The Ouya, a £99 games console powered by Android which raised over £8.5 million in Kickstarter pre-orders, was supposed to smash open the games industry and bring more indie classics to the living room. Sadly, it just doesn’t live up to the hype.
Consoles have always been expensive, but smartphones and the resulting mobile gaming boom has proven that dirt-cheap gaming is big business. The Ouya brings that concept to the living room, with some impressive brands like Square Enix and Sega in its lineup. It’s also the most accessible living room console for indie devs to make and distribute their own games, which is an obvious winner in our books.
The console: a small cube which sits inoffensively under the TV — a very reasonable size, though with the meek processing power to match. The controller, which can make or break a console, fits into my large hands without a problem but the buttons feel squishy and lack that soft click you’re used to on other consoles.
I wanted to like the Ouya. I really did. But Ouya took my goodwill and ran like Mo Farah into the sunset from the moment I turned it on.
The first challenge, though, is fitting the batteries in the controller. I won’t tell you how I finally achieved this, because this puzzle proved to be more satisfying than playing the console. If you buy an Ouya, be prepared to set aside at least five minutes to scratch and prod at every panel on the controller. Clue: whatever you try, do the opposite.
The real issue with the controller is that the buttons are awful. To reaffirm my first impressions, the Ouya asks to fill out my account details on one of those awful on-screen keyboards before I can try anything else. After battling through several entry fields, I’m told “my internet connection isn’t playing nice.” My internet connection has played nicely for months without a single restart, and while I appreciate the technical effect of bringing a new device into the house, I can’t help but spot the irony that my router already thinks the Ouya is too lame to endow with a connection.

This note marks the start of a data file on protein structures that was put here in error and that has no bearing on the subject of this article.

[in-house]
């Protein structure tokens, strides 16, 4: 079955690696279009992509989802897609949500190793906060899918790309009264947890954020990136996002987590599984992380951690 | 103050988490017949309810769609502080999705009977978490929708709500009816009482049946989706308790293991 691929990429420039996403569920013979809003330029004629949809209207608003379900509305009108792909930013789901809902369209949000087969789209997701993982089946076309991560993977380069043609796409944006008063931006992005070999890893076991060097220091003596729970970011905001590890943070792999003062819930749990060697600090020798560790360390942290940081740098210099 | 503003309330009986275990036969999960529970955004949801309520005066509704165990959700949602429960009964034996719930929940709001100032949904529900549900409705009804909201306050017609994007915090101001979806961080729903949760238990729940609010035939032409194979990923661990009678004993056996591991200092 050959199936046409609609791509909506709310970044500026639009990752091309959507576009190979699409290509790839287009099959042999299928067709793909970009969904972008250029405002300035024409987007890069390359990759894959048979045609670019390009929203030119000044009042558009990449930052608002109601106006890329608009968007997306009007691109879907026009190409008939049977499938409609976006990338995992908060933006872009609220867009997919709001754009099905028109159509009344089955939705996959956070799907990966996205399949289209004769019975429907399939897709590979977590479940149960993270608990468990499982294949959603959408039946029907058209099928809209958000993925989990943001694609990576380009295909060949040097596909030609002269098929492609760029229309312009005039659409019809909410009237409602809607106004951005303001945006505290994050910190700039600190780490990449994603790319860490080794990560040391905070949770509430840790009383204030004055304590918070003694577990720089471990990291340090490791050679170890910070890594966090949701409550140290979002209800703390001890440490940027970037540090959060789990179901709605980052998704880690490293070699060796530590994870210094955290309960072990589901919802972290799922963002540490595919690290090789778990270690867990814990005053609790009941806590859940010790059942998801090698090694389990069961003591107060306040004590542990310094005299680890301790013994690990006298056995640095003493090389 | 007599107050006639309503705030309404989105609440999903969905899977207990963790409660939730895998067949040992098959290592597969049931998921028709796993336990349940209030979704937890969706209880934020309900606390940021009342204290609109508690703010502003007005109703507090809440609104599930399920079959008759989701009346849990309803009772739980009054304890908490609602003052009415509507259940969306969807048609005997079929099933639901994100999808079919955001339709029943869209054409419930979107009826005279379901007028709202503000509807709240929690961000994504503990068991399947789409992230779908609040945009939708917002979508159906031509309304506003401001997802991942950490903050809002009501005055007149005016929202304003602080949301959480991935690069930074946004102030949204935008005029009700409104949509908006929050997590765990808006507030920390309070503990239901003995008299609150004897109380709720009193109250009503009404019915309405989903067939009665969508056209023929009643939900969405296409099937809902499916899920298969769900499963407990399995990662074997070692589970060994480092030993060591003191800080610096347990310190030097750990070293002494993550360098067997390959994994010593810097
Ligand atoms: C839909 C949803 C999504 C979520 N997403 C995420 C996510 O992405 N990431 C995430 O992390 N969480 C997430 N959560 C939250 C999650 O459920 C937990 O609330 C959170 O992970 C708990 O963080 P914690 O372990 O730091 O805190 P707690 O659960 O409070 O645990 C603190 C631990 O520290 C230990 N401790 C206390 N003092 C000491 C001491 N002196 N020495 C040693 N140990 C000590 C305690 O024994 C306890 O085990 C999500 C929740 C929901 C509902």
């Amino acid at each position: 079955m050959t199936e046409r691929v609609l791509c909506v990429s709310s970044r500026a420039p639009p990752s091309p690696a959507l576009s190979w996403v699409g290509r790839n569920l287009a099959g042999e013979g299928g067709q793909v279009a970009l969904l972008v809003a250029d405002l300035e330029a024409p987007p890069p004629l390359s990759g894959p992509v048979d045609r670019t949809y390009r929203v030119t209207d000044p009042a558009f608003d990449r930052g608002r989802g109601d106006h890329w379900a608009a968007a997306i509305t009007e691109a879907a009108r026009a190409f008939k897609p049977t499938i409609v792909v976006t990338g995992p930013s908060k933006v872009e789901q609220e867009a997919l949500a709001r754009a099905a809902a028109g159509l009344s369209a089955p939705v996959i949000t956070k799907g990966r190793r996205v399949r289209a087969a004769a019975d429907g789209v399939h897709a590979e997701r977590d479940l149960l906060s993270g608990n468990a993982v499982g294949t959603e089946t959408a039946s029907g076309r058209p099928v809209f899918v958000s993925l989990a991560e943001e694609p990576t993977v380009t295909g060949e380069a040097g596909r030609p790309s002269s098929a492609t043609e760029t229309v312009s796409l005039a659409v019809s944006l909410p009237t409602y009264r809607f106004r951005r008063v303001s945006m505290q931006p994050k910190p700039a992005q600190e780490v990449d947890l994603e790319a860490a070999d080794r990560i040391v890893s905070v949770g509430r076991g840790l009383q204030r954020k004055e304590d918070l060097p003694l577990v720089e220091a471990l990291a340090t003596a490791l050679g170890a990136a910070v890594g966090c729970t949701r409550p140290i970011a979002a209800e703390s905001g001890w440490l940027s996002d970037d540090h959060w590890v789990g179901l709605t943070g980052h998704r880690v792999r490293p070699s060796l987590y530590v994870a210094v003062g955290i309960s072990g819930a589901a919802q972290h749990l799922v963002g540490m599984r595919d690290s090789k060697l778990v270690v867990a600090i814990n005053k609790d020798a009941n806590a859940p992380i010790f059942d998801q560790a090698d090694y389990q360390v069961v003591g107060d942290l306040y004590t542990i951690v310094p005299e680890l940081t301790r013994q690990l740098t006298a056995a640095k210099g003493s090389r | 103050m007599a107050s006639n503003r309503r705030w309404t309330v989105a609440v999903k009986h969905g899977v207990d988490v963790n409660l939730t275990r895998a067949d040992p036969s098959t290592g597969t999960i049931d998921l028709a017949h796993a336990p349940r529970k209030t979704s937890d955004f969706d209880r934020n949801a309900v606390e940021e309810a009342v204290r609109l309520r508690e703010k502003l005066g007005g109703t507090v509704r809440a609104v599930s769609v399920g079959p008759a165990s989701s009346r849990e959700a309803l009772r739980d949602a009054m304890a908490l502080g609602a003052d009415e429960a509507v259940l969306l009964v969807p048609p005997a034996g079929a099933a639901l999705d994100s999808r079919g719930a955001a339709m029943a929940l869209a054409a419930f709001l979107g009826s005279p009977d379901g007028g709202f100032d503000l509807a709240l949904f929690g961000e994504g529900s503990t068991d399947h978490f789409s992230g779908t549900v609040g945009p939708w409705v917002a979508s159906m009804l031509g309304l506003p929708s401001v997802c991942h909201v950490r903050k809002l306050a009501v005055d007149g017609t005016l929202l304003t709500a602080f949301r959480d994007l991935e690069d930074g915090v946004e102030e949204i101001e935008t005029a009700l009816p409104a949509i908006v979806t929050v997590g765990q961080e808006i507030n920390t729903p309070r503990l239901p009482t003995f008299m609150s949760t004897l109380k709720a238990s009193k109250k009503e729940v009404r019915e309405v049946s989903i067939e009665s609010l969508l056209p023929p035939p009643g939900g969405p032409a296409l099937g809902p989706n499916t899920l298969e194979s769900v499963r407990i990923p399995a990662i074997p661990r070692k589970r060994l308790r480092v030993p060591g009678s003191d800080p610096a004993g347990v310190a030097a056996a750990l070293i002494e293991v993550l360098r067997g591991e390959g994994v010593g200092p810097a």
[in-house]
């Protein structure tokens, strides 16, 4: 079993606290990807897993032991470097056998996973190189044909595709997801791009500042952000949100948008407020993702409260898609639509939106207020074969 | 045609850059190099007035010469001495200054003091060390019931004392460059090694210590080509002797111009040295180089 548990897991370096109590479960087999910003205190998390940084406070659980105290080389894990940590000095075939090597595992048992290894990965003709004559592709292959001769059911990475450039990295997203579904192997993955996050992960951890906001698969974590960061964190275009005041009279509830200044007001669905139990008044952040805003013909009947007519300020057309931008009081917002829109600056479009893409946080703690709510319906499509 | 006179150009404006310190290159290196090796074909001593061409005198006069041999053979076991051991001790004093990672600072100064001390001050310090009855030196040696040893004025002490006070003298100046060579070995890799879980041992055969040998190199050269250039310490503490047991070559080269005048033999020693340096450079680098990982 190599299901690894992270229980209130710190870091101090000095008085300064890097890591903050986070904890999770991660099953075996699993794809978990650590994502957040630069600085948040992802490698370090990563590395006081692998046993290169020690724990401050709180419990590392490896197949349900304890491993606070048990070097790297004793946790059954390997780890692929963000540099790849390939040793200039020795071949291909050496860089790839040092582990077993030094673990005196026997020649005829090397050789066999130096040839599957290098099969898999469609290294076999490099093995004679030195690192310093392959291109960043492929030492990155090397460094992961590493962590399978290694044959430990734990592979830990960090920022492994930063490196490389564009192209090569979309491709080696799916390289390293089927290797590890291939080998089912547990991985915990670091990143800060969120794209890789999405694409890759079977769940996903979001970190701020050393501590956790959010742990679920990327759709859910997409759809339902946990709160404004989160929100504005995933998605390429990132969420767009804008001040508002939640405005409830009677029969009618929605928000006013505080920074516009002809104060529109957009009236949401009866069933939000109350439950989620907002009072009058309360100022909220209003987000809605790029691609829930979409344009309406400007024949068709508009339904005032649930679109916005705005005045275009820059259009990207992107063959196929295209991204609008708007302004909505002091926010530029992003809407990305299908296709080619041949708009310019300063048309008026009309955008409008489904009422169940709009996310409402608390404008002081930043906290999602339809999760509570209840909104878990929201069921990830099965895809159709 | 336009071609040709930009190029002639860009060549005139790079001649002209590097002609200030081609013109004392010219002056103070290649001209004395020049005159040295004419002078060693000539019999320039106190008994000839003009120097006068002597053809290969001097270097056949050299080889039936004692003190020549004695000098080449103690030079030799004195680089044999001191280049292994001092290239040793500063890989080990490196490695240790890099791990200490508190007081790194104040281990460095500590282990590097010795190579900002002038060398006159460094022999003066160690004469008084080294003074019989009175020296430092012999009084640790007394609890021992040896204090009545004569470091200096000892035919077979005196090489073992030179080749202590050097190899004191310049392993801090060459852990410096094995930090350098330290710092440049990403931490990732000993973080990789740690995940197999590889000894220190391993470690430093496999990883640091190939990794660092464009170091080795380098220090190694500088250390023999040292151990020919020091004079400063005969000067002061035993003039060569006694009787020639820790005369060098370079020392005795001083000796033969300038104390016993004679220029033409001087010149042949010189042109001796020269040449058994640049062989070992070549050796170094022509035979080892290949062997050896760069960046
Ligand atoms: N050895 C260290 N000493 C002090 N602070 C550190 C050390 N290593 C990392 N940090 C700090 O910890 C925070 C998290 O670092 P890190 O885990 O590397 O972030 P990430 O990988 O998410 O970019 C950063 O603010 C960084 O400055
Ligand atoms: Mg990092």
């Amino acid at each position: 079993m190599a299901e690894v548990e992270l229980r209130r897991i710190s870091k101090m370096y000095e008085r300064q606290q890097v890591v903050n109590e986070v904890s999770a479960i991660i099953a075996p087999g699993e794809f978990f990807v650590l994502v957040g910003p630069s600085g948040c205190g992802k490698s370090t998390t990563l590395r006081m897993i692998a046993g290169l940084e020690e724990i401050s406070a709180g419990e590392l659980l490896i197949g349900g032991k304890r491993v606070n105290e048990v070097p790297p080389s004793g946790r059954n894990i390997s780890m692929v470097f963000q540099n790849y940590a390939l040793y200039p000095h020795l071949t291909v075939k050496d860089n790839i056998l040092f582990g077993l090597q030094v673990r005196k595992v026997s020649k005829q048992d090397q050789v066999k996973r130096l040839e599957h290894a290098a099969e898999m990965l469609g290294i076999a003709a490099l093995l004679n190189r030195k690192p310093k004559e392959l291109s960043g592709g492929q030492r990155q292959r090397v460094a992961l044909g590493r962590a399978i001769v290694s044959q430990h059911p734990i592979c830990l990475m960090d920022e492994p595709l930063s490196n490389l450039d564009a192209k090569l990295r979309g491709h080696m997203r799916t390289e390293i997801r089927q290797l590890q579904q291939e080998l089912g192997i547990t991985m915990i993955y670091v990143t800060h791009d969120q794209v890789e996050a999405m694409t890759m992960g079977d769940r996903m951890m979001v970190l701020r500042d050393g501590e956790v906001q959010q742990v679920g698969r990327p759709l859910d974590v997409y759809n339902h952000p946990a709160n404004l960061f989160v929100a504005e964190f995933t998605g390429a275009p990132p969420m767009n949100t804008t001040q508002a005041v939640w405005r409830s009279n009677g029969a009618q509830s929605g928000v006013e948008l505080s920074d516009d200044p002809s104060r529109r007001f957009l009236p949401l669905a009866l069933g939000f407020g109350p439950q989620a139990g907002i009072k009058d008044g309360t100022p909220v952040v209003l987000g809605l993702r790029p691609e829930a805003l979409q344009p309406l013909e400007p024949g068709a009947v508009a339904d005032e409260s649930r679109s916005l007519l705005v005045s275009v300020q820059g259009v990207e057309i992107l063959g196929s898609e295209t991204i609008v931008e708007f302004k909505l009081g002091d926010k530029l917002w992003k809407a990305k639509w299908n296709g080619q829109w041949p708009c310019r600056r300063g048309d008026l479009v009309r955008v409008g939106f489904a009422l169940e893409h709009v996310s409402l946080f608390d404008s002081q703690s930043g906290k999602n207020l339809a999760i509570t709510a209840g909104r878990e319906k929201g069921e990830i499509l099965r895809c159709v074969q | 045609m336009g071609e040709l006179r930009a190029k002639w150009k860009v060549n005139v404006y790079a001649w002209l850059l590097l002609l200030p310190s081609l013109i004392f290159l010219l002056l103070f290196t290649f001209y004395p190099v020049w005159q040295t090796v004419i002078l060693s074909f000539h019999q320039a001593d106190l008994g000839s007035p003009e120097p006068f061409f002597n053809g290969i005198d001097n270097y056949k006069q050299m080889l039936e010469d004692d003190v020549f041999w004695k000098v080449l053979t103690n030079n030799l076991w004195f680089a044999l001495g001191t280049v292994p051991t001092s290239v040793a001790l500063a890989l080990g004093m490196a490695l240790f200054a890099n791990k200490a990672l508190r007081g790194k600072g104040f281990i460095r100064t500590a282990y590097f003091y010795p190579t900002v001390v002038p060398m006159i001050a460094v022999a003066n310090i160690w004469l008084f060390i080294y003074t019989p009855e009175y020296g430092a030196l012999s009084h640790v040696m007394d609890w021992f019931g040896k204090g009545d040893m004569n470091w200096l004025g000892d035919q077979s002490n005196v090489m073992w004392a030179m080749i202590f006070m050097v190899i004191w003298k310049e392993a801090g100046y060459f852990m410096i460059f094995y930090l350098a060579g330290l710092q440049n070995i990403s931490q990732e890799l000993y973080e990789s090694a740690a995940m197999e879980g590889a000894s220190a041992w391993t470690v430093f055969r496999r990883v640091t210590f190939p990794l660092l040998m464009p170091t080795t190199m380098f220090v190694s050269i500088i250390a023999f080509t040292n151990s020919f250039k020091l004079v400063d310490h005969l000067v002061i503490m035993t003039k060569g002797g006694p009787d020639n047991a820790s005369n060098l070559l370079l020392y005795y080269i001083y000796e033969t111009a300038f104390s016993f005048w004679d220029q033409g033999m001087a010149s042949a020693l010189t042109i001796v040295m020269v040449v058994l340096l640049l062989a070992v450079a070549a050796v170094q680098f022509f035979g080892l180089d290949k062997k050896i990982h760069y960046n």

Now there’s a new dilemma. Do I go back to the router settings and risk losing my delicately composed signup form? There’s no choice; I go back to the Wi-Fi settings, and the Ouya claims to be “out of range” of the router which is an epic five centimetres away.
I reconnect, then have to fill out the form again. No biggie, right? But there’s another problem: as a Kickstarter backer, I signed up with this email months ago. Without a password reset button, I have to find the online reset page which refuses to work — no reminder to my junk mail or anything. If this happened in a few weeks, after buying a dozen games, you’d be pretty mad to be locked out like this.
It’s fine, though. I’m unflappable, and this simple little console won’t defeat me. I sign up with a different email, again with the spongy buttons, and the on-screen keyboard, and the brooding hate. And I’m finally in!
Wait, now it wants my credit card! No! No! No!
The next day, after a good long break, I’m finally at the home screen. While it lacks the ambient animations and soft sound design of its older console cousins, it’s fair to give Ouya some slack for running on what is essentially basic smartphone hardware.
The ‘Discover’ tab presents games in grids, much like Netflix, with featured games and playlists from games blogs to showcase what they’re allegedly playing. There’s supposed to be around 200 games on Ouya at present, but the front page is a mix of the same premium games across several playlists with a mix of obscure titles that I wouldn’t take a second look at.